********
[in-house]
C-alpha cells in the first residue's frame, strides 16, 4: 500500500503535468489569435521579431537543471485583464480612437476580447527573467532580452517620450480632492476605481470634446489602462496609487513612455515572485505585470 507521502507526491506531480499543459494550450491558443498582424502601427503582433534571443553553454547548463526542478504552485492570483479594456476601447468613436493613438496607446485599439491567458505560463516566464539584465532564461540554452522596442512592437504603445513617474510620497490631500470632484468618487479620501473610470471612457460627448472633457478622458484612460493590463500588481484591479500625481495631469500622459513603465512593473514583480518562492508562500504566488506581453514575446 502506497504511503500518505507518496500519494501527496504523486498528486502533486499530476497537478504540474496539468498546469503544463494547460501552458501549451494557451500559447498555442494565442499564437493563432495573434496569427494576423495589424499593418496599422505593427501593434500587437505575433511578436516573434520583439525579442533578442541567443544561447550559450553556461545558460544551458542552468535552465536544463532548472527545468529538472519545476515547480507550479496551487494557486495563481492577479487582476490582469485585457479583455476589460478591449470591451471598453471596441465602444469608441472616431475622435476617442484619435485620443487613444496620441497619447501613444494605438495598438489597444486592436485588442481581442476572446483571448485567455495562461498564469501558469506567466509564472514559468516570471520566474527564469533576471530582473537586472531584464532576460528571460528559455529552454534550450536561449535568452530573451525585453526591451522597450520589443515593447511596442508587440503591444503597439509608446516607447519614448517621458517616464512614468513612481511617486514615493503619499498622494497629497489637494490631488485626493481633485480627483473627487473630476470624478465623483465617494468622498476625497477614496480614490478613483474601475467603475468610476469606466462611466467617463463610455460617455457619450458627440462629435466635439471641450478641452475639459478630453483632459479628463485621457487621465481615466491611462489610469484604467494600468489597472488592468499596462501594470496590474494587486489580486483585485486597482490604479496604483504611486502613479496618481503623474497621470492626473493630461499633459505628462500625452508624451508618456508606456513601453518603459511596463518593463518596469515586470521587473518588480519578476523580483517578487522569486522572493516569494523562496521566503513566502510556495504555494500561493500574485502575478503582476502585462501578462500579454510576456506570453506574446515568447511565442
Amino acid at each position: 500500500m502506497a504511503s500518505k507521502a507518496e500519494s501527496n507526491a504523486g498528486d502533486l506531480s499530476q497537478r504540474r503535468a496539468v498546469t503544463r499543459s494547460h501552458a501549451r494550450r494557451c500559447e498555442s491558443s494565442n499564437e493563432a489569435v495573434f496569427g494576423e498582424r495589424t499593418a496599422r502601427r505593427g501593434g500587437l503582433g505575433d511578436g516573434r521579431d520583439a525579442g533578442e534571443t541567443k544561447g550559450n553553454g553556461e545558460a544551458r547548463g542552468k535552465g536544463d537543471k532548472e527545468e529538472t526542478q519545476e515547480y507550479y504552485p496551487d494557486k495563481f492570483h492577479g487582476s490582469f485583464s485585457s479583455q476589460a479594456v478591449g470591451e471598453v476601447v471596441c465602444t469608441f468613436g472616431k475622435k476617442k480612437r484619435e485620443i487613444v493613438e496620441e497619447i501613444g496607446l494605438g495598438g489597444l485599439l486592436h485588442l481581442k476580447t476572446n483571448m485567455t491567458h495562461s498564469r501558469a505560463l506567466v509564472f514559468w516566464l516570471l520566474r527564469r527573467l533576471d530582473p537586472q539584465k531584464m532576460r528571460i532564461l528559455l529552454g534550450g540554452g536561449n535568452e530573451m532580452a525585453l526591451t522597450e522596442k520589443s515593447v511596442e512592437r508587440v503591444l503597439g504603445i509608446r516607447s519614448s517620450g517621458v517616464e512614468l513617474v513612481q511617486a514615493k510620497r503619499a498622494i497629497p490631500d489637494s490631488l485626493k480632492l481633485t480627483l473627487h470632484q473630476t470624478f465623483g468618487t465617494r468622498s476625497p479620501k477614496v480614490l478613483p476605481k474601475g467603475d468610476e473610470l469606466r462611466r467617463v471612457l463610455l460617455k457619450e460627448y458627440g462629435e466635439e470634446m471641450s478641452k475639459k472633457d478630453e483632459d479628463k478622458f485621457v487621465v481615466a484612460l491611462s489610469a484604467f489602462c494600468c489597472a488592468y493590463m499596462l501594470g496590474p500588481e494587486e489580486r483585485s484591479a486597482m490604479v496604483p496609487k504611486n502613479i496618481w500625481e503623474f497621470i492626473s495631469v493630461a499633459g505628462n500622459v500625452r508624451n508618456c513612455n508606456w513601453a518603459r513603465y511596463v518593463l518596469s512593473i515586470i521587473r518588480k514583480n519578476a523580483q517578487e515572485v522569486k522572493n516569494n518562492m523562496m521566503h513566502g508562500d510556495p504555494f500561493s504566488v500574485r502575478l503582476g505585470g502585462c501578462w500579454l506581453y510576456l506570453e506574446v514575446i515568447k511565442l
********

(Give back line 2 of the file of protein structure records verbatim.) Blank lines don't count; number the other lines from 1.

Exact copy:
C-alpha cells in the first residue's frame, strides 16, 4: 500500500503535468489569435521579431537543471485583464480612437476580447527573467532580452517620450480632492476605481470634446489602462496609487513612455515572485505585470 507521502507526491506531480499543459494550450491558443498582424502601427503582433534571443553553454547548463526542478504552485492570483479594456476601447468613436493613438496607446485599439491567458505560463516566464539584465532564461540554452522596442512592437504603445513617474510620497490631500470632484468618487479620501473610470471612457460627448472633457478622458484612460493590463500588481484591479500625481495631469500622459513603465512593473514583480518562492508562500504566488506581453514575446 502506497504511503500518505507518496500519494501527496504523486498528486502533486499530476497537478504540474496539468498546469503544463494547460501552458501549451494557451500559447498555442494565442499564437493563432495573434496569427494576423495589424499593418496599422505593427501593434500587437505575433511578436516573434520583439525579442533578442541567443544561447550559450553556461545558460544551458542552468535552465536544463532548472527545468529538472519545476515547480507550479496551487494557486495563481492577479487582476490582469485585457479583455476589460478591449470591451471598453471596441465602444469608441472616431475622435476617442484619435485620443487613444496620441497619447501613444494605438495598438489597444486592436485588442481581442476572446483571448485567455495562461498564469501558469506567466509564472514559468516570471520566474527564469533576471530582473537586472531584464532576460528571460528559455529552454534550450536561449535568452530573451525585453526591451522597450520589443515593447511596442508587440503591444503597439509608446516607447519614448517621458517616464512614468513612481511617486514615493503619499498622494497629497489637494490631488485626493481633485480627483473627487473630476470624478465623483465617494468622498476625497477614496480614490478613483474601475467603475468610476469606466462611466467617463463610455460617455457619450458627440462629435466635439471641450478641452475639459478630453483632459479628463485621457487621465481615466491611462489610469484604467494600468489597472488592468499596462501594470496590474494587486489580486483585485486597482490604479496604483504611486502613479496618481503623474497621470492626473493630461499633459505628462500625452508624451508618456508606456513601453518603459511596463518593463518596469515586470521587473518588480519578476523580483517578487522569486522572493516569494523562496521566503513566502510556495504555494500561493500574485502575478503582476502585462501578462500579454510576456506570453506574446515568447511565442